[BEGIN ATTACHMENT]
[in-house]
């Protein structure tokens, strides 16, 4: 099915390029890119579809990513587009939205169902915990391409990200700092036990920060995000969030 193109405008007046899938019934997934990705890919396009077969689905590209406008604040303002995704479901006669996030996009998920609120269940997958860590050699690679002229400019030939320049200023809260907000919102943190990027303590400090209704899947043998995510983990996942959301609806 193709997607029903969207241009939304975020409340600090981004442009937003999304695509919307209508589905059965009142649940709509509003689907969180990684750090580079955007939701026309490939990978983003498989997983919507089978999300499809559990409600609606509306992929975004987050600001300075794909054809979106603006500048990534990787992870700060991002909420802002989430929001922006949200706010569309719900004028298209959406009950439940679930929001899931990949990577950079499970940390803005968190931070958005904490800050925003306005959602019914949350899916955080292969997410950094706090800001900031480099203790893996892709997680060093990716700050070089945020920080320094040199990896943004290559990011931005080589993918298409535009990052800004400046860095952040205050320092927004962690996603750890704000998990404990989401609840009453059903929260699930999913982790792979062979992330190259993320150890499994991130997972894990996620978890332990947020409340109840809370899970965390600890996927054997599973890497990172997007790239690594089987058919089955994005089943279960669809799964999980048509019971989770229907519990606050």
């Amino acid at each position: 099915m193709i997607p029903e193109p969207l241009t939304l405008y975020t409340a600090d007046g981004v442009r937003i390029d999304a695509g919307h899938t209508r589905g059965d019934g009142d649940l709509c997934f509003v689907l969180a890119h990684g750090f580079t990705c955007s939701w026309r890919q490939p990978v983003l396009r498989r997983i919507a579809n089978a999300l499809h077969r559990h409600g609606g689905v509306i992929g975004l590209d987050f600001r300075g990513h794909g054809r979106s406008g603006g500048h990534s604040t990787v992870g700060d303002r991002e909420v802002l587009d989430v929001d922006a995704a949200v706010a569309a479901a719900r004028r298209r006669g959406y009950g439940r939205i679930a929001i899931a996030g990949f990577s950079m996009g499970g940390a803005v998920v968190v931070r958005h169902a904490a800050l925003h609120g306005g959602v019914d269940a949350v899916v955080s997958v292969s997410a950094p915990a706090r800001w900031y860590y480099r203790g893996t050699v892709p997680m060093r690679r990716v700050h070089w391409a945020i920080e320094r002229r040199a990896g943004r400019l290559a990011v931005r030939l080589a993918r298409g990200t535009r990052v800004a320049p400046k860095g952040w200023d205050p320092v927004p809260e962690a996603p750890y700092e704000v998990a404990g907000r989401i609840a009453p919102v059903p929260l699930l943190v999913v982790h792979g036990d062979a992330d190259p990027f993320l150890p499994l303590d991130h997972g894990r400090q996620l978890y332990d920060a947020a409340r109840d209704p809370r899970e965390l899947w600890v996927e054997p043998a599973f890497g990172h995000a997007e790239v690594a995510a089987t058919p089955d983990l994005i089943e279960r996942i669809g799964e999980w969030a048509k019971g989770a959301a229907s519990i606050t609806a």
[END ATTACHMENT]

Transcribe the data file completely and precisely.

[in-house]
């Protein structure tokens, strides 16, 4: 099915390029890119579809990513587009939205169902915990391409990200700092036990920060995000969030 193109405008007046899938019934997934990705890919396009077969689905590209406008604040303002995704479901006669996030996009998920609120269940997958860590050699690679002229400019030939320049200023809260907000919102943190990027303590400090209704899947043998995510983990996942959301609806 193709997607029903969207241009939304975020409340600090981004442009937003999304695509919307209508589905059965009142649940709509509003689907969180990684750090580079955007939701026309490939990978983003498989997983919507089978999300499809559990409600609606509306992929975004987050600001300075794909054809979106603006500048990534990787992870700060991002909420802002989430929001922006949200706010569309719900004028298209959406009950439940679930929001899931990949990577950079499970940390803005968190931070958005904490800050925003306005959602019914949350899916955080292969997410950094706090800001900031480099203790893996892709997680060093990716700050070089945020920080320094040199990896943004290559990011931005080589993918298409535009990052800004400046860095952040205050320092927004962690996603750890704000998990404990989401609840009453059903929260699930999913982790792979062979992330190259993320150890499994991130997972894990996620978890332990947020409340109840809370899970965390600890996927054997599973890497990172997007790239690594089987058919089955994005089943279960669809799964999980048509019971989770229907519990606050």
């Amino acid at each position: 099915m193709i997607p029903e193109p969207l241009t939304l405008y975020t409340a600090d007046g981004v442009r937003i390029d999304a695509g919307h899938t209508r589905g059965d019934g009142d649940l709509c997934f509003v689907l969180a890119h990684g750090f580079t990705c955007s939701w026309r890919q490939p990978v983003l396009r498989r997983i919507a579809n089978a999300l499809h077969r559990h409600g609606g689905v509306i992929g975004l590209d987050f600001r300075g990513h794909g054809r979106s406008g603006g500048h990534s604040t990787v992870g700060d303002r991002e909420v802002l587009d989430v929001d922006a995704a949200v706010a569309a479901a719900r004028r298209r006669g959406y009950g439940r939205i679930a929001i899931a996030g990949f990577s950079m996009g499970g940390a803005v998920v968190v931070r958005h169902a904490a800050l925003h609120g306005g959602v019914d269940a949350v899916v955080s997958v292969s997410a950094p915990a706090r800001w900031y860590y480099r203790g893996t050699v892709p997680m060093r690679r990716v700050h070089w391409a945020i920080e320094r002229r040199a990896g943004r400019l290559a990011v931005r030939l080589a993918r298409g990200t535009r990052v800004a320049p400046k860095g952040w200023d205050p320092v927004p809260e962690a996603p750890y700092e704000v998990a404990g907000r989401i609840a009453p919102v059903p929260l699930l943190v999913v982790h792979g036990d062979a992330d190259p990027f993320l150890p499994l303590d991130h997972g894990r400090q996620l978890y332990d920060a947020a409340r109840d209704p809370r899970e965390l899947w600890v996927e054997p043998a599973f890497g990172h995000a997007e790239v690594a995510a089987t058919p089955d983990l994005i089943e279960r996942i669809g799964e999980w969030a048509k019971g989770a959301a229907s519990i606050t609806a």